Seasonal and altitudinal influences on the home range and movements of common wombats in the Australian Snowy Mountains



Alison Matthews, Institute for Land, Water and Society, Charles Sturt University, PO Box 789, Albury NSW 2640, Australia.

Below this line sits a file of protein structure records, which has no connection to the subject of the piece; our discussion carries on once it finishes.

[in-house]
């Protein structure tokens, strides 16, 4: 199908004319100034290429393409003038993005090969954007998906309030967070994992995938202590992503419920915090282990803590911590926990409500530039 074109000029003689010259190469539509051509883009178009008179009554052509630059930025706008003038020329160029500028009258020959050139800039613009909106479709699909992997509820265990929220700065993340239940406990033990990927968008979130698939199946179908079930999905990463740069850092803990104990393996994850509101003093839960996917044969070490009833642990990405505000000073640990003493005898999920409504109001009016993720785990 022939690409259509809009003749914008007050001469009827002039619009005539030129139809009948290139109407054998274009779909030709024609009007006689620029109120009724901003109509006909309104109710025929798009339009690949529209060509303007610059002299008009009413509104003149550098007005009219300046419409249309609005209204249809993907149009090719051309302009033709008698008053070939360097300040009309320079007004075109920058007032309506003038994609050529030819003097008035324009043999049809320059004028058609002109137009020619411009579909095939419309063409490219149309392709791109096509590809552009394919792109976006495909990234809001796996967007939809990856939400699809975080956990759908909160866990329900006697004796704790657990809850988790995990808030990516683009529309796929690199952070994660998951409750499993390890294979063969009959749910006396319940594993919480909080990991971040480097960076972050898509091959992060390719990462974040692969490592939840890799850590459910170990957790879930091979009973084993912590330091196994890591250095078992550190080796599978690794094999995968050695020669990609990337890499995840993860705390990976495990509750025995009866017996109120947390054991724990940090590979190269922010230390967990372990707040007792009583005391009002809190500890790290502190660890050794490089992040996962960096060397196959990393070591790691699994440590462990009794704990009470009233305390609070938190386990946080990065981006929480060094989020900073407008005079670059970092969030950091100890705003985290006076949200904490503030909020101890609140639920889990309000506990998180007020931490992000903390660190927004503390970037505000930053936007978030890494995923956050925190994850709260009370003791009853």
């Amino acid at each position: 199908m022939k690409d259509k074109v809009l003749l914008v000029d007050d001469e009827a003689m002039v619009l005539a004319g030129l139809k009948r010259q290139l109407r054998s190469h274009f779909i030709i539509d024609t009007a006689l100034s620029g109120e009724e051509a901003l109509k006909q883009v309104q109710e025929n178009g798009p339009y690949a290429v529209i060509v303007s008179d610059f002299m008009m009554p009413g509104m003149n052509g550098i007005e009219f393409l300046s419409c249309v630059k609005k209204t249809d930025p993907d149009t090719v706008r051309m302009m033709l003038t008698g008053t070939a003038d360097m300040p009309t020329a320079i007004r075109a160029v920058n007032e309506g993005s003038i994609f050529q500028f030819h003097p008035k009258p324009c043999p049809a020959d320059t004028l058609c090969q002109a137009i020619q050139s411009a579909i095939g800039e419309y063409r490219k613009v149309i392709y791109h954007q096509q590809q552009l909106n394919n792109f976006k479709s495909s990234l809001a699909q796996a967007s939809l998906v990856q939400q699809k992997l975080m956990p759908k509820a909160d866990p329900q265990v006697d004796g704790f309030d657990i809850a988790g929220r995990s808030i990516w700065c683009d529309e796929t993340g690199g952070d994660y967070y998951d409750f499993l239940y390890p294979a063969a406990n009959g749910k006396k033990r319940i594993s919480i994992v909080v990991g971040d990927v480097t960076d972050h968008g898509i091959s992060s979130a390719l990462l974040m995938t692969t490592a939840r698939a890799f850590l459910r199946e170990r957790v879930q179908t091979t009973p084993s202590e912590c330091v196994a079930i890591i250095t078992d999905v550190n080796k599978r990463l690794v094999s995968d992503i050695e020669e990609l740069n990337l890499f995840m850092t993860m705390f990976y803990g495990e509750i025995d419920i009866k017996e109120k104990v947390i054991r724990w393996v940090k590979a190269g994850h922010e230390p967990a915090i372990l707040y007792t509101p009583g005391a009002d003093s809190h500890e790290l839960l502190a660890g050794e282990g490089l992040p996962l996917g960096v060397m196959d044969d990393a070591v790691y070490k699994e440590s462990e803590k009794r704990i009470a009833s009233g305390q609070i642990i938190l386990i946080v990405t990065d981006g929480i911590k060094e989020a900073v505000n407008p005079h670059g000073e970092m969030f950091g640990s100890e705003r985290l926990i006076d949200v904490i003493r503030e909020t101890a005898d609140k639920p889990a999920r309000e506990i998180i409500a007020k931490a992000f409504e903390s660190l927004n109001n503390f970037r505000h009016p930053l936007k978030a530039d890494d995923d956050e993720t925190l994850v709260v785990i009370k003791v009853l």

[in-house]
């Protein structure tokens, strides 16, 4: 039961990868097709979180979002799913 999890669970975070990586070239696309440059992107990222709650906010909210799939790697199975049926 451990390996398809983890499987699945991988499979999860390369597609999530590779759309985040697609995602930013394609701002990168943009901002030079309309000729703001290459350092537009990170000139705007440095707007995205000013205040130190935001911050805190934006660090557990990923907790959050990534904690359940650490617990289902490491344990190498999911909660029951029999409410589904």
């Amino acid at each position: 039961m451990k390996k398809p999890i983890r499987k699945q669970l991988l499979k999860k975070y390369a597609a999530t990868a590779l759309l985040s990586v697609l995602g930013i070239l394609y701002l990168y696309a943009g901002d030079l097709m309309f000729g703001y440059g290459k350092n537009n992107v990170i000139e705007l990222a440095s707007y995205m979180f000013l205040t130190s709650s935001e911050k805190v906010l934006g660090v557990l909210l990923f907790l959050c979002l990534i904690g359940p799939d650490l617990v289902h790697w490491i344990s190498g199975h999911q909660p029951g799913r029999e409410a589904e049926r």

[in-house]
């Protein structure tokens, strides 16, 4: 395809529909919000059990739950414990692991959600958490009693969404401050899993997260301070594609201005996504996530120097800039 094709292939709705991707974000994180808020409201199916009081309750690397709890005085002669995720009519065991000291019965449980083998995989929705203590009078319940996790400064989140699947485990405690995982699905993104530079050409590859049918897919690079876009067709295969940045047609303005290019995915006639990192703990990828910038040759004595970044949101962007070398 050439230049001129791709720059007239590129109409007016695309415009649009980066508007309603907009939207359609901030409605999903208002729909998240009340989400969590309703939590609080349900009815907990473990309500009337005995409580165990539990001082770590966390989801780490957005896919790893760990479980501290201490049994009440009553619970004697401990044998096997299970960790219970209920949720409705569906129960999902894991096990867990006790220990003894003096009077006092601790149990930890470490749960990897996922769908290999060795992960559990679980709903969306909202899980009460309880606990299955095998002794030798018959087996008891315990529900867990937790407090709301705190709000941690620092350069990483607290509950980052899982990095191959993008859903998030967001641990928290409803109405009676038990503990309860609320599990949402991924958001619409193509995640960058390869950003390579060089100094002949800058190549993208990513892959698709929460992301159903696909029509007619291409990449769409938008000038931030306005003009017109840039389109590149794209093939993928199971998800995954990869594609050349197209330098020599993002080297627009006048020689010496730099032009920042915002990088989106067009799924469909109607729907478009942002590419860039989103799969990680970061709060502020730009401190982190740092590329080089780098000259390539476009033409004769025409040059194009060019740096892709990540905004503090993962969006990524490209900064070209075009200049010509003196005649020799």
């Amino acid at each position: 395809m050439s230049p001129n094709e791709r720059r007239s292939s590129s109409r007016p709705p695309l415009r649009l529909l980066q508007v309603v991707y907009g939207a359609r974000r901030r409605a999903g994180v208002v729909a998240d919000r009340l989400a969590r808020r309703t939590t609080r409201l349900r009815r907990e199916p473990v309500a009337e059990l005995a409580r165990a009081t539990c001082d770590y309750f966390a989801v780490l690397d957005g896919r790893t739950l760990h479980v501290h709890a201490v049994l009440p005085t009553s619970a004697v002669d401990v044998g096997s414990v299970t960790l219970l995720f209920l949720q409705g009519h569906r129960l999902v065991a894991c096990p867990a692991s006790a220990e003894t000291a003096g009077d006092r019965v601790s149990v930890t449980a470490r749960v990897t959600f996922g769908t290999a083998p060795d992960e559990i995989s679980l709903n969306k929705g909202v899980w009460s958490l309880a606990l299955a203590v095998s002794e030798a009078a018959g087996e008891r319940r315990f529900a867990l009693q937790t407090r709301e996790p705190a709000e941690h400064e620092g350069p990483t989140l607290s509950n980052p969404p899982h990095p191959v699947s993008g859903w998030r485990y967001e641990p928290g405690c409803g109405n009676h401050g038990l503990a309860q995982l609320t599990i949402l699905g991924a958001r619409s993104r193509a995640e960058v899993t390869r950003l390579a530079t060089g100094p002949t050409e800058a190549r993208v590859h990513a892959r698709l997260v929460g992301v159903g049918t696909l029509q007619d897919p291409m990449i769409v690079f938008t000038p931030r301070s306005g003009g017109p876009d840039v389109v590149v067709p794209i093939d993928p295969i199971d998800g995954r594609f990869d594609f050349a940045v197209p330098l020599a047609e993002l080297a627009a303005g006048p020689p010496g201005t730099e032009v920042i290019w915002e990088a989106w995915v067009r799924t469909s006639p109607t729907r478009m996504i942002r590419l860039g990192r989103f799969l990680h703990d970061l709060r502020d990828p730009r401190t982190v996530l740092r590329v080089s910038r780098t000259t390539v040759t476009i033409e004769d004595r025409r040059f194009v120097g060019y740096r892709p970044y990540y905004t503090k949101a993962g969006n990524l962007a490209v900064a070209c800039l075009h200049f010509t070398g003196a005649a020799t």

Many animals throughout the world are excluded from areas because of seasonal snow cover. The aim of this study was to determine how snow influences the home range use and movements of the common wombat, a large burrowing mammal that remains active in the subalpine zone of the Australian Snowy Mountains throughout winter but is not resident in the alpine zone (above treeline). Global positioning system collars were deployed on wombats to monitor nightly movements continuously over both the winter and non-winter periods. Home ranges of wombats (six male, five female) were far larger than previously reported (mean = 172 ha; 95% kernel method), and increased significantly with altitude. Wombats typically remained in their non-winter home range during winter, but they contracted their range (by 7–43%) and shifted their centre of activity. Some wombats also moved more slowly and did not travel as far each night during winter. This study has shown that wombats at their upper range limit in marginal habitat exhibit a high degree of behavioural flexibility and have a surprising capacity for long-distance movements over large home ranges, despite their need to burrow. This suggests that the alpine zone is easily within their dispersal range, but they are currently constrained by snow depth. If the snow cover continues to decline, then wombats will be limited only by the suitability of the habitat in the alpine zone, such as for burrowing.